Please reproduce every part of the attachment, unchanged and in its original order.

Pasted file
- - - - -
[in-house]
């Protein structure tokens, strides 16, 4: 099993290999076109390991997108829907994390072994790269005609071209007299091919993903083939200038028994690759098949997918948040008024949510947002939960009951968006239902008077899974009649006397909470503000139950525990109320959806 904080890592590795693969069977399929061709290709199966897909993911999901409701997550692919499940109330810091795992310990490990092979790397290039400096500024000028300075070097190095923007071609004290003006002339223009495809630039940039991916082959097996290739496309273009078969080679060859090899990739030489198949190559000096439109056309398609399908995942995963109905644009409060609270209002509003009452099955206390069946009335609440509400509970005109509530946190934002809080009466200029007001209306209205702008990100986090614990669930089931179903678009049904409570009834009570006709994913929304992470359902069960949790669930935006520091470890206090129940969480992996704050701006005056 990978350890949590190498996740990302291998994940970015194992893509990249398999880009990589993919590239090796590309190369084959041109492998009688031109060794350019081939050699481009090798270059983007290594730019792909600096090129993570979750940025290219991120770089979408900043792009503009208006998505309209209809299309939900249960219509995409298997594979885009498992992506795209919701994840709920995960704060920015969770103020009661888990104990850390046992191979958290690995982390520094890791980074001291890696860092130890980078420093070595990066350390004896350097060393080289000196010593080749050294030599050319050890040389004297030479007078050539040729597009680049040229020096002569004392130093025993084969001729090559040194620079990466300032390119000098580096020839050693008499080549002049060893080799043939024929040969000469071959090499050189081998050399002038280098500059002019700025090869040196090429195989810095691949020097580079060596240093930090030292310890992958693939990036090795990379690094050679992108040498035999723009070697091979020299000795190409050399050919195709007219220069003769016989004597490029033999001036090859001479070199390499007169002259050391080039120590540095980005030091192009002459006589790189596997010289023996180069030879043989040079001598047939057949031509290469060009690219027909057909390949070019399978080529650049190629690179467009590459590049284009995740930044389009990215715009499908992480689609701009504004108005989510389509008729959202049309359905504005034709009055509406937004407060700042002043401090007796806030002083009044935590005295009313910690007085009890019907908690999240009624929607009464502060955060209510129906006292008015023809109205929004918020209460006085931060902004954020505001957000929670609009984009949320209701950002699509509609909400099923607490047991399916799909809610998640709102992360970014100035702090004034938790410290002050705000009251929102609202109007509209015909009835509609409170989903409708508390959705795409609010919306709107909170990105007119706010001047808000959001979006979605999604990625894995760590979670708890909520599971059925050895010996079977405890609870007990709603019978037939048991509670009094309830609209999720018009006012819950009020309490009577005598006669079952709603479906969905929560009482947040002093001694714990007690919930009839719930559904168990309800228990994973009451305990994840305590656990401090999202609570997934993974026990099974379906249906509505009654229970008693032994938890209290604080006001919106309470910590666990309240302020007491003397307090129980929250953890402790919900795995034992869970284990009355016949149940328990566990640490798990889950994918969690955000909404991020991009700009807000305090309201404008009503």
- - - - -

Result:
[in-house]
């Protein structure tokens, strides 16, 4: 099993290999076109390991997108829907994390072994790269005609071209007299091919993903083939200038028994690759098949997918948040008024949510947002939960009951968006239902008077899974009649006397909470503000139950525990109320959806 904080890592590795693969069977399929061709290709199966897909993911999901409701997550692919499940109330810091795992310990490990092979790397290039400096500024000028300075070097190095923007071609004290003006002339223009495809630039940039991916082959097996290739496309273009078969080679060859090899990739030489198949190559000096439109056309398609399908995942995963109905644009409060609270209002509003009452099955206390069946009335609440509400509970005109509530946190934002809080009466200029007001209306209205702008990100986090614990669930089931179903678009049904409570009834009570006709994913929304992470359902069960949790669930935006520091470890206090129940969480992996704050701006005056 990978350890949590190498996740990302291998994940970015194992893509990249398999880009990589993919590239090796590309190369084959041109492998009688031109060794350019081939050699481009090798270059983007290594730019792909600096090129993570979750940025290219991120770089979408900043792009503009208006998505309209209809299309939900249960219509995409298997594979885009498992992506795209919701994840709920995960704060920015969770103020009661888990104990850390046992191979958290690995982390520094890791980074001291890696860092130890980078420093070595990066350390004896350097060393080289000196010593080749050294030599050319050890040389004297030479007078050539040729597009680049040229020096002569004392130093025993084969001729090559040194620079990466300032390119000098580096020839050693008499080549002049060893080799043939024929040969000469071959090499050189081998050399002038280098500059002019700025090869040196090429195989810095691949020097580079060596240093930090030292310890992958693939990036090795990379690094050679992108040498035999723009070697091979020299000795190409050399050919195709007219220069003769016989004597490029033999001036090859001479070199390499007169002259050391080039120590540095980005030091192009002459006589790189596997010289023996180069030879043989040079001598047939057949031509290469060009690219027909057909390949070019399978080529650049190629690179467009590459590049284009995740930044389009990215715009499908992480689609701009504004108005989510389509008729959202049309359905504005034709009055509406937004407060700042002043401090007796806030002083009044935590005295009313910690007085009890019907908690999240009624929607009464502060955060209510129906006292008015023809109205929004918020209460006085931060902004954020505001957000929670609009984009949320209701950002699509509609909400099923607490047991399916799909809610998640709102992360970014100035702090004034938790410290002050705000009251929102609202109007509209015909009835509609409170989903409708508390959705795409609010919306709107909170990105007119706010001047808000959001979006979605999604990625894995760590979670708890909520599971059925050895010996079977405890609870007990709603019978037939048991509670009094309830609209999720018009006012819950009020309490009577005598006669079952709603479906969905929560009482947040002093001694714990007690919930009839719930559904168990309800228990994973009451305990994840305590656990401090999202609570997934993974026990099974379906249906509505009654229970008693032994938890209290604080006001919106309470910590666990309240302020007491003397307090129980929250953890402790919900795995034992869970284990009355016949149940328990566990640490798990889950994918969690955000909404991020991009700009807000305090309201404008009503």